ARTICLE ABSTRACTConsensus molecular subtyping (CMS) of colorectal cancer has potential to reshape the colorectal cancer landscape. We developed and validated an assay that is applicable on formalin-fixed, paraffin-embedded (FFPE) samples of colorectal cancer and implemented the assay in a Clinical Laboratory Improvement Amendments (CLIA)-certified laboratory.
We performed an in silico experiment to build an optimal CMS classifier using a training set of 1,329 samples from 12 studies and validation set of 1,329 samples from 14 studies. We constructed an assay on the basis of NanoString CodeSets for the top 472 genes, and performed analyses on paired flash-frozen (FF)/FFPE samples from 175 colorectal cancers to adapt the classifier to FFPE samples using a subset of genes found to be concordant between FF and FFPE, tested the classifier's reproducibility and repeatability, and validated in a CLIA-certified laboratory. We assessed prognostic significance of CMS in 345 patients pooled across three clinical trials.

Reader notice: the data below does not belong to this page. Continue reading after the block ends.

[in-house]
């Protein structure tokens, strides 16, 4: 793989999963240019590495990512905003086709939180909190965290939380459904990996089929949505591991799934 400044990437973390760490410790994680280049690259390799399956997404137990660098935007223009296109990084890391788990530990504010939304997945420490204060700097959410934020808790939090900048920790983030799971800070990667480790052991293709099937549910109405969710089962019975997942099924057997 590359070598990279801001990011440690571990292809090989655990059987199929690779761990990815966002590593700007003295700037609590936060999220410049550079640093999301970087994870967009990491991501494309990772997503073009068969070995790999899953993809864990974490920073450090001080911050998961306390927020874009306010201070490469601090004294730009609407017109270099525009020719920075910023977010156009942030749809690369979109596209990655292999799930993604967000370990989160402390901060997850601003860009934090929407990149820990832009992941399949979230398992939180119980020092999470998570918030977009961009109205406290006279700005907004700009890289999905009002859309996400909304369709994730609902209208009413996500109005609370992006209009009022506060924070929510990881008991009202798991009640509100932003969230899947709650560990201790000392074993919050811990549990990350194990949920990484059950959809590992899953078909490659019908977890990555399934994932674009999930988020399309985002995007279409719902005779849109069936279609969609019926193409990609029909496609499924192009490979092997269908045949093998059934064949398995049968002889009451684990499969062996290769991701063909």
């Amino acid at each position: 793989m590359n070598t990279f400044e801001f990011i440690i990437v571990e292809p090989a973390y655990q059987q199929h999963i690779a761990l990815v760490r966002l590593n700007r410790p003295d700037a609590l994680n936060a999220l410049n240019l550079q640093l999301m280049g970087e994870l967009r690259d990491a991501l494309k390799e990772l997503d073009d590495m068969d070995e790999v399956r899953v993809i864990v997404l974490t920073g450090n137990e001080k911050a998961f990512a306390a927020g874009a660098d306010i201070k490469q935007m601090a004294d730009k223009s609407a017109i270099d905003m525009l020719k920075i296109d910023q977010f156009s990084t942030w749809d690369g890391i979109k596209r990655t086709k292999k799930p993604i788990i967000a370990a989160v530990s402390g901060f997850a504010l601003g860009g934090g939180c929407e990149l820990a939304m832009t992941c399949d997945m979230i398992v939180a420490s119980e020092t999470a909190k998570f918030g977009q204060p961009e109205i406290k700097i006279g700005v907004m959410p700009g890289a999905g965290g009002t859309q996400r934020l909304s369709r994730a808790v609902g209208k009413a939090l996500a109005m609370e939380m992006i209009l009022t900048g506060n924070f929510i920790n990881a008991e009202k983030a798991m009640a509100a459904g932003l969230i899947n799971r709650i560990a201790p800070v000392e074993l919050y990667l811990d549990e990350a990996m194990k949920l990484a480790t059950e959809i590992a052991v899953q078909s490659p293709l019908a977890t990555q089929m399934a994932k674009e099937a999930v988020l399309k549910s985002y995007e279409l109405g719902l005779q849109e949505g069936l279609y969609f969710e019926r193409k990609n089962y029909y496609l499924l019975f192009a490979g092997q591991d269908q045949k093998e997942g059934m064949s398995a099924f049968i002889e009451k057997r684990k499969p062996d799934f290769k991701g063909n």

The best classifier was weighted support vector machine with high accuracy across platforms and gene lists (>0.95), and the 472-gene model outperforming existing classifiers. We constructed subsets of 99 and 200 genes with high FF/FFPE concordance, and adapted FFPE-based classifier that had strong classification accuracy (>80%) relative to “gold standard” CMS. The classifier was reproducible to sample type and RNA quality, and demonstrated poor prognosis for CMS1–3 and good prognosis for CMS2 in metastatic colorectal cancer (P < 0.001).
We developed and validated a colorectal cancer CMS assay that is ready for use in clinical trials, to assess prognosis in standard-of-care settings and explore as predictor of therapy response.